It's been more than 22 years since the Exxon Valdez dumped 10 million gallons of crude into Alaska's Prince William Sound, but you don't have to look very hard to find lingering impacts from the spill. You can actually still find oil on the shore there, the fisheries are still struggling, and some bird species haven't recovered. But now Exxon is saying it won't pay up, despite an agreement to cover those additional cleanup costs.

Five years ago, the US government asked Exxon for money to continue the cleanup effort there. In its latest court filing, Exxon appears to be trying to shirk its obligation to pay for additional damages. In its filing to the US District Court in Alaska on September 30, the company argues that the agreement it reached with the government only covers "restoration" work—not additional "clean-up."

It's interesting to see this "restoration" vs "clean-up" terminology being used here. From this article it isn't exactly clear how Exxon actually defines those terms. But they do appear to argue that no further "restoration" work is necessary in Prince William Sound. Last summer, the Times-Picayune reported from Cordova, Alaska and found much there, particularly the herring fishery, never has been fully "restored" although Exxon has managed to recover much of its initial liability.
Twenty-one years later, the herring that once signaled the start of the summer season are largely gone, rendering $300,000 permits worthless. Losses are tallied in divorces, suicides, repossessed boats, depleted college funds, friends who moved away. Cynicism, normally a stranger to small towns, has lodged permanently in people's craws, receiving a fresh injection two years ago when the U.S. Supreme Court whittled a $2.5 billion punitive-damages judgment against Exxon down to $500 million.

In Louisiana BP has also been using the term "restoration" in a slightly different but no less misleading fashion which Mark Moseley speculated about in this Lens column back in July.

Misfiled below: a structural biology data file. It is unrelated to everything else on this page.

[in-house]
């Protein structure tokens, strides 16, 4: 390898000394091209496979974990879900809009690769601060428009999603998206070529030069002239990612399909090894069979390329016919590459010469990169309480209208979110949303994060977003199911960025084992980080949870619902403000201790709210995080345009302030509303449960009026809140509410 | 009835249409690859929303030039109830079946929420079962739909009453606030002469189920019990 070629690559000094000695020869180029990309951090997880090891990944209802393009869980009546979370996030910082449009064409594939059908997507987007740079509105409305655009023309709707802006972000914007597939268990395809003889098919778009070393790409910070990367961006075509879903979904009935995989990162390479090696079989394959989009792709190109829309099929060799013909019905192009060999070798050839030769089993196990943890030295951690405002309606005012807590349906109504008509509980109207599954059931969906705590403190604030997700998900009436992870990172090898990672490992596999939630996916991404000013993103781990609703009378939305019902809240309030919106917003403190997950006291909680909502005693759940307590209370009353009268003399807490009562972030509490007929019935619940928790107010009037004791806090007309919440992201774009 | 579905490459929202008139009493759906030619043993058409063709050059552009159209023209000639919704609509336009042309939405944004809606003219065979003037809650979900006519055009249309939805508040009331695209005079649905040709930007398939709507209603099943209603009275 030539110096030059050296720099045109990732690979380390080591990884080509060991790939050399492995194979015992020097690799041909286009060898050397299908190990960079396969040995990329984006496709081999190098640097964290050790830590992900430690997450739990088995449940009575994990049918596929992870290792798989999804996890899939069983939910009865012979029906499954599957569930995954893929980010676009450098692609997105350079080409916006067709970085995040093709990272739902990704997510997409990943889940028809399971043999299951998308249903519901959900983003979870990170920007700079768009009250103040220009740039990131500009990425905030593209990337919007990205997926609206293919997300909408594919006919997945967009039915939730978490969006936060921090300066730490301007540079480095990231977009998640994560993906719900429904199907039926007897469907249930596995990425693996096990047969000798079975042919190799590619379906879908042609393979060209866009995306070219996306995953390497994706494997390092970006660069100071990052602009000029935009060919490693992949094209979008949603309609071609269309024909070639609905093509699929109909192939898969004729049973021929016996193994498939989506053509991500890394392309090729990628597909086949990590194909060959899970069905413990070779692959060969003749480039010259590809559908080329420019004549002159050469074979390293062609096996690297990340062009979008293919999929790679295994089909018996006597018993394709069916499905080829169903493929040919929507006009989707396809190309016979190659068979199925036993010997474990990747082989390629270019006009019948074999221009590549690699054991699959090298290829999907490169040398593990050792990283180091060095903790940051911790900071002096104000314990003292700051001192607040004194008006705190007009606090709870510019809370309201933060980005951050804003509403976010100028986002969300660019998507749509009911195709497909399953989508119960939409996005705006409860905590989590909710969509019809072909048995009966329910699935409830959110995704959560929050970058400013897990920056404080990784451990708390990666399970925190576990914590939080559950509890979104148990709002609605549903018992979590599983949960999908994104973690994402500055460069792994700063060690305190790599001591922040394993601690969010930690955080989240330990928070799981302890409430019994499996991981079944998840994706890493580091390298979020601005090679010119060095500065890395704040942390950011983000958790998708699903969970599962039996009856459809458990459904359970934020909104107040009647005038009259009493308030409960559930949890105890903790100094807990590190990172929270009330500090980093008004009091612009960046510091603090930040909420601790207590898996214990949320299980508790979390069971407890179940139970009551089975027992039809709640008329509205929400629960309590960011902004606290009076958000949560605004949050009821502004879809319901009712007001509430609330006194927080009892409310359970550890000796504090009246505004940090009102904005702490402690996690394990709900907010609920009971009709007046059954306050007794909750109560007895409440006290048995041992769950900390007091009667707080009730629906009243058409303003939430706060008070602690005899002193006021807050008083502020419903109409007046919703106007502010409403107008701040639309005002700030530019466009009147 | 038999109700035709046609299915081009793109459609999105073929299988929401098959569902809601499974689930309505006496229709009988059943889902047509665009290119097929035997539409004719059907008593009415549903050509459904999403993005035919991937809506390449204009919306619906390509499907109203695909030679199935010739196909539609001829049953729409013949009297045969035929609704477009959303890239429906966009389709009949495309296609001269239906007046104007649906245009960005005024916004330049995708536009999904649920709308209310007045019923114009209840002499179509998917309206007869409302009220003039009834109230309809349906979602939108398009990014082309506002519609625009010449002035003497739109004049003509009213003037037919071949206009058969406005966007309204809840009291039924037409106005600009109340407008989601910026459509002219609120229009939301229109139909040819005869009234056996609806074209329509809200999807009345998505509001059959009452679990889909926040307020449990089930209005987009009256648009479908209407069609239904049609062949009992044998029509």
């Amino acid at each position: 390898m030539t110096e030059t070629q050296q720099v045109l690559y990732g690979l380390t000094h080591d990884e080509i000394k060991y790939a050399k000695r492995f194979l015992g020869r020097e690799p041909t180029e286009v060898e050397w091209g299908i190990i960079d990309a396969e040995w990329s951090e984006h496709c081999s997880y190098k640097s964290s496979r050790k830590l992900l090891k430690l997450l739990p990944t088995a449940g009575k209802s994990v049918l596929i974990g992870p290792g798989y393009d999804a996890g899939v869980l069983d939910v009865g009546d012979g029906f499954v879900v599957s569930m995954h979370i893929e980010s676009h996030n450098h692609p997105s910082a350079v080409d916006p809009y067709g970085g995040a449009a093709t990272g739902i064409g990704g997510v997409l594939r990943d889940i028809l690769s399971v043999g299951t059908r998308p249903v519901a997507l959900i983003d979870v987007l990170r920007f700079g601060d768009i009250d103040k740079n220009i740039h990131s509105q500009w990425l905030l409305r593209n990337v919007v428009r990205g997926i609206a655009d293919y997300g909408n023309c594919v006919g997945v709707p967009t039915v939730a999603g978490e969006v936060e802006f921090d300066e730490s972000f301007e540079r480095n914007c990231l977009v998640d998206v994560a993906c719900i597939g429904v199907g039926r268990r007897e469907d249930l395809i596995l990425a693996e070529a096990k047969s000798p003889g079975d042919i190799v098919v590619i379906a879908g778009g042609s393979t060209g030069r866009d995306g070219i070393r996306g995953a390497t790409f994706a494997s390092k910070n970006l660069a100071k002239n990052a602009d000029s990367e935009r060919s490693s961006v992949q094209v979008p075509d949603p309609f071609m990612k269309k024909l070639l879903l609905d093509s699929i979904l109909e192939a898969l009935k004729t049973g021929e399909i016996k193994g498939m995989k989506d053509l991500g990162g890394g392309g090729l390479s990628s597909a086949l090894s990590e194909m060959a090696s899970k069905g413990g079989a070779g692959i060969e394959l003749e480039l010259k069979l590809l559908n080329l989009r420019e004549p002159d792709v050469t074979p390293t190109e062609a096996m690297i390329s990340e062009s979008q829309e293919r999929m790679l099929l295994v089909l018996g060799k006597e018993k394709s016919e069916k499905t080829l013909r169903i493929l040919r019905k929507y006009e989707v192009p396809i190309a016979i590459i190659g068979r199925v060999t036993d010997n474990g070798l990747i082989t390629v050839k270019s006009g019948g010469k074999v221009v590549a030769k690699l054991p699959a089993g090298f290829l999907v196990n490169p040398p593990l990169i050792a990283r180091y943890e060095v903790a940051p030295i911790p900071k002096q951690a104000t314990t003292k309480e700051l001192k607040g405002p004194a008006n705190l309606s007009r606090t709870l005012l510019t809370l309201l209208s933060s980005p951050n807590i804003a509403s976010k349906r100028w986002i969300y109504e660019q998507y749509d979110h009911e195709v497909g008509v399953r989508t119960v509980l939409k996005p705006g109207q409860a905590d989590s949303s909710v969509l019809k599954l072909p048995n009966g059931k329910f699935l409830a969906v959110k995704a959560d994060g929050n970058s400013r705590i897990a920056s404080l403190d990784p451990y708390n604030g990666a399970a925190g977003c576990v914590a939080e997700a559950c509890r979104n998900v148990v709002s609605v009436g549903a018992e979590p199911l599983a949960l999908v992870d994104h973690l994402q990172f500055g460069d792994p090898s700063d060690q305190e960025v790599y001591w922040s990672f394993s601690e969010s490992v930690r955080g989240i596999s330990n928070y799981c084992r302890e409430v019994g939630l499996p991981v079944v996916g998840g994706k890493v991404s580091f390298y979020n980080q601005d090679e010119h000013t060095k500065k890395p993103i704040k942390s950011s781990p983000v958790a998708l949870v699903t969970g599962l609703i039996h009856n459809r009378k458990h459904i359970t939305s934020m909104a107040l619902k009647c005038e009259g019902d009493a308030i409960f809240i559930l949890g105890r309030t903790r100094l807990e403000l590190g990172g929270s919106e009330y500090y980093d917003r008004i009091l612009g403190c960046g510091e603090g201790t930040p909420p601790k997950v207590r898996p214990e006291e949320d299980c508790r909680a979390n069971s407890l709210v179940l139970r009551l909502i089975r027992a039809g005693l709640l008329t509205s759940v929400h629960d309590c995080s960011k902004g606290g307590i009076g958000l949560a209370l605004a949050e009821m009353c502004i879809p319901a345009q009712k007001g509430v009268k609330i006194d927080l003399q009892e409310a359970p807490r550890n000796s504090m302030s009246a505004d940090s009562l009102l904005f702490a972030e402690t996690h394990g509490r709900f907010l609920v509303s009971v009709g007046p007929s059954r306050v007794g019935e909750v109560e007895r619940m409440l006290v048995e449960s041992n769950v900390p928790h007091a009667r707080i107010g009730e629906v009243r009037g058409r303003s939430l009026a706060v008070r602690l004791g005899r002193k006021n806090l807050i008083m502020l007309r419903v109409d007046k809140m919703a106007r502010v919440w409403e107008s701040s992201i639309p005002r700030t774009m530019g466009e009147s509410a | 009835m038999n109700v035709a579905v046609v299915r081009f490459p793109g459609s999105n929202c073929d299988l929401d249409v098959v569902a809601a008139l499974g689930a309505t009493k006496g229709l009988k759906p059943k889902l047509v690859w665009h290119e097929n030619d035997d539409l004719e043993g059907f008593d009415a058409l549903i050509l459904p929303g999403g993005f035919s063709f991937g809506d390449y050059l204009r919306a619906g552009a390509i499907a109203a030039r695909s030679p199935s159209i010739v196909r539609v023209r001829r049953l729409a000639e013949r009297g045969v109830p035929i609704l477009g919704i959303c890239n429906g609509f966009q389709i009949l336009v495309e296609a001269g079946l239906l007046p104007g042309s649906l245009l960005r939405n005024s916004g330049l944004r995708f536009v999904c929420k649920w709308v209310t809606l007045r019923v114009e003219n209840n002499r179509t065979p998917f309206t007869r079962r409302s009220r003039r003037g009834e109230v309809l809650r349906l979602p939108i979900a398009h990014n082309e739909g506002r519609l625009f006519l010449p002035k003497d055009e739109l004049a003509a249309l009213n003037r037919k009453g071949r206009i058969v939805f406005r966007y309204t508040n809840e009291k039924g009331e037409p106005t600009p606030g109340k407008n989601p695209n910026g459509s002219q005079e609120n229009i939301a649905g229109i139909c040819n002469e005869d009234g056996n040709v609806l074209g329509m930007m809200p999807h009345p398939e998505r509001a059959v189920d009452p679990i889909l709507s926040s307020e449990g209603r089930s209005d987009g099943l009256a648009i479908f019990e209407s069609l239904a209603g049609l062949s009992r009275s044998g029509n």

We need to tell BP to stop using the term “Gulf Coast Restoration” unless they are referring to long-term projects that replace lost coastal mass. Conflating clean-up with restoration is not only intellectually offensive, it undercuts Louisiana’s ability to educate the nation about the status of America’s most important wetland and the need to save it. Pretty photos of wildlife and seafood festival updates may have a soothing effect, but in no sense do they amount to evidence of restoration. Rinsing out the salt you threw into a gaping wound doesn’t make you a healer.

I suspect BP’s abuse of language is no accident. They know “Gulf Coast Restoration” is a loaded term in these parts. Associating their effort with the larger mission is a way of obscuring how superficial their clean-up has been to date. BP should immediately cease using “Gulf Coast Restoration” in their ads and websites, and replace it with a more descriptive term like “Oil Disaster Recovery.”

More than semantics is at stake. In the coming years, BP will pay billions in fines, and hopefully a huge slice of those monies will be use to fund long-term plans to save the coast. Louisiana must work with Congress and the Obama administration to ensure that we use this money to fund goals that truly address our long-term needs: If we waste this money merely aiming to reconstruct the coast along BP’s absurd March 2010 “baseline,” it will amount to another wasted opportunity, a big one.

What the Alaska experience should make clear is that, despite efforts to advertise it all away, South Louisiana is going to be dealing with the consequences of this disaster for quite a long time to come. For example, Alaska herring, meet Louisiana white shrimp.
The lack of shrimp around Grand Isle has forced some shrimpers to sail west toward Dulac and Delcambre, said Dean Blanchard, owner of a shrimp dock in Grand Isle.

“Our Grand Isle beach is producing less than one percent of the shrimp it normally produces,” he said.

Many fishermen are blaming the lack of shrimp on the oil leak, said Guidry of the Louisiana Shrimp Association.

“I think you will find the parishes that were most affected by oil are down (in terms of shrimp),” Guidry said. “We are just seeing something (a lower number of shrimp), and what we see on the beaches is a minute fraction of what went on in the Gulf. I don’t think we will ever know what it (the oil) killed.”

Guidry cited a study published Sept. 26 by LSU researchers Fernando Galvez and Andrew Whitehead. The study found that exposure to oil causes changes in fish genes that could have implications for future fish populations.

To whatever extent it looks like BP is "being held accountable" now it's worth noting that, like Exxon, they will always have plenty of time and money with which to define that accountability down.

In the meantime, the worst thing we can do is stop paying attention.